The knee is a particularly complex joint, and knee pain is often a product of playing a particular sport, or specific trauma to the knee. However knee pain isn't restricted to professional athletes, as people get older, the amount of cartilage in the knee decreases and becomes damaged, and many ligaments begin to lose some of their elasticity, making them more susceptible to pain and/or injury, leading to osteoarthritis.
Osteo-arthritis in the knee is a common condition, involving damage to articular cartilage and other structures in and around joints - about 10% of people aged over 55 years in the UK have painful knee osteoarthritis associated with mild to moderate disability. Many patients with osteoarthritis have significant pain and loss of function and will require treatment to control their symptoms. Disability due to osteoarthritis can limit quality of life and independent living, or the ability to care for a disabled spouse.
Medical treatment options for osteoarthritis involve a combination of non-drug and drug interventions. The non-drug interventions include; lifestyle measures (e.g. weight loss, exercise); walking aids; wedged insoles; local therapy involving heat or cold; physiotherapy; transcutaneous electrical nerve stimulation (TENS); cognitive behavioural therapy; and food supplements (e.g. glucosamine). Drugs used include paracetamol, oral or topical NSAIDs, capsaicin, opioids and intra-articular corticosteroid injections. Surgical interventions such as knee replacement are used when the arthritis is severe or pain is not resolving with less invasive methods.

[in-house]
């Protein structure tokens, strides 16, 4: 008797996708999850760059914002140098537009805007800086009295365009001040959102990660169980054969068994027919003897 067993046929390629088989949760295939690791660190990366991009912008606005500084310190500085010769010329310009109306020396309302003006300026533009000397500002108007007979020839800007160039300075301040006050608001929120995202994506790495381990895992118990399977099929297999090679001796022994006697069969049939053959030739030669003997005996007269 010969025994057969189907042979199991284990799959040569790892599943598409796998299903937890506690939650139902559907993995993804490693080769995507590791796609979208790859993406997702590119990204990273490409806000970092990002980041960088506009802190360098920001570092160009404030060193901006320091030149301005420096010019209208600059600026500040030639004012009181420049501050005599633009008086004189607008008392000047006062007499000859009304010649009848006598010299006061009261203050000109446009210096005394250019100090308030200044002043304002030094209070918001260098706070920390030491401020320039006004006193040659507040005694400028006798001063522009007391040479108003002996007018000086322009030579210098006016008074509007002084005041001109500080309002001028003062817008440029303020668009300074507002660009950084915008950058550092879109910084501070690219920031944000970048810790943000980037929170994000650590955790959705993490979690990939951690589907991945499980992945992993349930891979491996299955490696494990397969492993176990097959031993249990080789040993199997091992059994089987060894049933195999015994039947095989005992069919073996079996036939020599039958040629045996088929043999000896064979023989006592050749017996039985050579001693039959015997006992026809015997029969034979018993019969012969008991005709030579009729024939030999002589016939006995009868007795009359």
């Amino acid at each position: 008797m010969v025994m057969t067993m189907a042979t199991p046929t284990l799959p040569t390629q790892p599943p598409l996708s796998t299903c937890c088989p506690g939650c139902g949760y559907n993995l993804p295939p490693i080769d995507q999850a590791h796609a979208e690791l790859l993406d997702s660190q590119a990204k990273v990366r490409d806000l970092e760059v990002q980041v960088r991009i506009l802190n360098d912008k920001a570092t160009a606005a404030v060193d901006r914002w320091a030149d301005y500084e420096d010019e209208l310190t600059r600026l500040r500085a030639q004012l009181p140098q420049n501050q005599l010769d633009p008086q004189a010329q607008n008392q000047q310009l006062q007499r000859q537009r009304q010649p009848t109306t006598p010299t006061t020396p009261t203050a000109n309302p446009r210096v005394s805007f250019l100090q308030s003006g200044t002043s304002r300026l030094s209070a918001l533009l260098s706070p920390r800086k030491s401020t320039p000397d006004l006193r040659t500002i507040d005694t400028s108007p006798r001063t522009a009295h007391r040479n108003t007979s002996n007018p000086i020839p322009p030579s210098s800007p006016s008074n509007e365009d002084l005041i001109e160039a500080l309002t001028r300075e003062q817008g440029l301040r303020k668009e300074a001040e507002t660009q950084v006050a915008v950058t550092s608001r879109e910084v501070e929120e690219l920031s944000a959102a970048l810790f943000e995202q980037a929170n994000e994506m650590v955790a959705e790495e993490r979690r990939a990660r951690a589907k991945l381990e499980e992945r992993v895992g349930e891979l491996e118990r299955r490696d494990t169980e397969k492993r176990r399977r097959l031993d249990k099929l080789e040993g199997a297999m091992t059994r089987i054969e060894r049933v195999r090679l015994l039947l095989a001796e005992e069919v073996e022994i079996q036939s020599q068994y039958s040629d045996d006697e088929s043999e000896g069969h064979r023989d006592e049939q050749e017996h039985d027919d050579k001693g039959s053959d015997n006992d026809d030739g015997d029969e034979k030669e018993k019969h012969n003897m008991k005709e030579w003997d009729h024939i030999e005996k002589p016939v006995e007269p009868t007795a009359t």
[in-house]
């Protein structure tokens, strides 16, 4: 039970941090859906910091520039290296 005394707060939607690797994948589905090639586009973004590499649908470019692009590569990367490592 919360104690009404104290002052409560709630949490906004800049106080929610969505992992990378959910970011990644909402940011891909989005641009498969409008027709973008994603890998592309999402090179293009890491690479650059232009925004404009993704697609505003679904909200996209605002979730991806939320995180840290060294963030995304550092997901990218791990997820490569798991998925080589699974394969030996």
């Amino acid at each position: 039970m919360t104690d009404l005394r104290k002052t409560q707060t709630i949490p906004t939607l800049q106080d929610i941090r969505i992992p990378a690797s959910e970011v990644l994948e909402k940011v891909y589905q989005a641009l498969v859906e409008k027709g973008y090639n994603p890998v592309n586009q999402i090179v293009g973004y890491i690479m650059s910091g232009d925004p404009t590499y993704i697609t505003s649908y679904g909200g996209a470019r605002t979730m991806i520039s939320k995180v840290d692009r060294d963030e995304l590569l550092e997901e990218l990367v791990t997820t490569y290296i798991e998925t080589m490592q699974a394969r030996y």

Studies have shown acupuncture to be effective in relieving certain types of knee pain, especially arthritic conditions of the knee and knee joint. Studies have confirmed that acupuncture is beneficial in reducing knee pain, stiffness and physical disability in patients with osteo-arthritis in the knee and knee-related problems. It can ease the discomfort some subjects feel while waiting for knee surgery. There are many different approaches to acupuncture and most use the same points local to the problem to help to reduce the pain and low grade inflammation associated with the condition. A traditional acupuncturist will also be looking at your overall constitutional balances to establish whether this is a local problem brought on by over-use or injury, or whether it is a symptom of a more general underlying pattern. Traditional acupuncture treats the person and the condition, and its primary aim is not simply to get people better but to keep them well.
If you would like to know more about acupuncture, see our short video which show’s our approach
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- National Collaborating Centre for Chronic Conditions, 2008. Osteoarthritis: national clinical guideline for care and management in adults [online].Available: http://www.nice.org.uk/nicemedia/pdf/CG059FullGuideline.pdf
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- Ahsin S et al. Clinical and endocrinological changes after electro-acupuncture treatment in patients with osteoarthritis of the knee. Pain 2009; 147: 60-6.